Simulated experiences have been popular for a while. Leonardo Da Vinci, known to simulate birds wings as he envisioned human flight, was an early adopter of this practise.
Flash forward to 2017. Humans are still simulating experiences, only this time anyone can jump in and try them out.
With the developments in Virtual Reality, headset competition, AI and cloud based computing, dropping into a world-sized simulation becomes very possible.
Google daydream with worldsense
Among a host of other announcements, Google mentioned their WorldSense tech at Google IO last week.
Standalone Daydream headsets will include WorldSense, a new technology based on Tango. Worldsense enables the headset to track your precise movements in space, without any extra sensors. This means a lot less hassle to jump straight into your very own escapist paradise.
Taking the industry by storm, Improbable have been grabbing the headlines recently. Famed as a high valued startup, Improbable created SpatialOS, a cloud computing platform. This platform allows game engines to be stitched together seamlessly to create massive world environments. It will allow a lot of smaller software companies to rise without the need of serious computing power for test-beds:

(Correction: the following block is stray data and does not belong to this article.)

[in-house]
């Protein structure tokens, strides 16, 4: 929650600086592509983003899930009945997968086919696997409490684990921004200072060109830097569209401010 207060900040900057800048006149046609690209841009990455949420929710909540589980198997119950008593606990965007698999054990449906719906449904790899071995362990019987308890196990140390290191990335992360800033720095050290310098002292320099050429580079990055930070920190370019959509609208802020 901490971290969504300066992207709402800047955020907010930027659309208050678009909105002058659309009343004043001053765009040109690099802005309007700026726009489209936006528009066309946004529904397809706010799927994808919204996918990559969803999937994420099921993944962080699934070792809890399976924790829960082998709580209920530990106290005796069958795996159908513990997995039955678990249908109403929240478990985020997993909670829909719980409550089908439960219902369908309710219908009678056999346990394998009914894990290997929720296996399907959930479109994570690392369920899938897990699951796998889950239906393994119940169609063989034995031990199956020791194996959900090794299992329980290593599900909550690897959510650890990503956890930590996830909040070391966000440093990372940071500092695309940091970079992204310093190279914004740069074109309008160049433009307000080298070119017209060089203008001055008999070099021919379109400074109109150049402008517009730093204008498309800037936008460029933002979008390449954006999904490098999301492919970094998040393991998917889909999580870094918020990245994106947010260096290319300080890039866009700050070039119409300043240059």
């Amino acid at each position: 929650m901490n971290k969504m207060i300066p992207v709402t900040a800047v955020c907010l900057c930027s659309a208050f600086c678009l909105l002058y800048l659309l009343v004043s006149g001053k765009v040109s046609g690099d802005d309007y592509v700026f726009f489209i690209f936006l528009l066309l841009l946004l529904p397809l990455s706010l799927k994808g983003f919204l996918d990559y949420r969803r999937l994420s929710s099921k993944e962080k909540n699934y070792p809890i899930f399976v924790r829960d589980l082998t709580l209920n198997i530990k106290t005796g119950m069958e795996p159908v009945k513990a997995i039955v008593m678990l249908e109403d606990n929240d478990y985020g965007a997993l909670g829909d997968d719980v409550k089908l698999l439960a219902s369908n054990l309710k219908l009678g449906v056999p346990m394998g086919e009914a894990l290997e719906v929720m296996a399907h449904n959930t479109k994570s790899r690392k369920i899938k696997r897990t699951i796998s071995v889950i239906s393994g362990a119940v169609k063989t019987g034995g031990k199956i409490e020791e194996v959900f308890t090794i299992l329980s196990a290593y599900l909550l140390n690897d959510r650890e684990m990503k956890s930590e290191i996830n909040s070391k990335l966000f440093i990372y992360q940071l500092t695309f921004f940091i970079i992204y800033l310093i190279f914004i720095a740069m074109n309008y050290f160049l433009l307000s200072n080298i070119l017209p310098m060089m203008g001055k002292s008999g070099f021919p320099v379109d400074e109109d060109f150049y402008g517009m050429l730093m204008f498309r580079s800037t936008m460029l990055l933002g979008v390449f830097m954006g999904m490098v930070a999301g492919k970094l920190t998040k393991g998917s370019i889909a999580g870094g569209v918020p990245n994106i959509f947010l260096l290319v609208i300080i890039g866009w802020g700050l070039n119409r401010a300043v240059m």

The SpatialOS Games Innovation Program in partnership with Google Cloud, is now live and looking to support up to 100 eligible studios via reduced costs and co-marketing opportunities.
The Matrix Possibility
Although the jury is out on whether this cult sci-fi classic will be rebooted, the theory behind it is creeping towards reality.
Previously the Head of Sony VR division, David Ranyard is now CEO of Dream Reality Interactive and also has a PhD in AI.
The core team at DRI previously worked at Sony’s London Studio where they developed the best-seller ‘PlayStation VR Worlds’, featuring the critically acclaimed ‘The London Heist’ and ‘The Deep’.
Based in King’s Cross, London. Dream Reality Interactive aim to create compelling VR experiences that focus on natural interaction, believable worlds and AI.
Mr Ranyard believes there will be a merging of VR and AI very soon. The main reason for this belief is that VR would be the perfect medium to meet an AI face to face.
Go back a decade and VR was only a plaything for the rich. Nowadays you can grab a VR headset and have change from £600. As technology improves, prices will drop and so too will the size of the unit itself. Ranyard guesses that eventually we will just be wearing something similar to shades.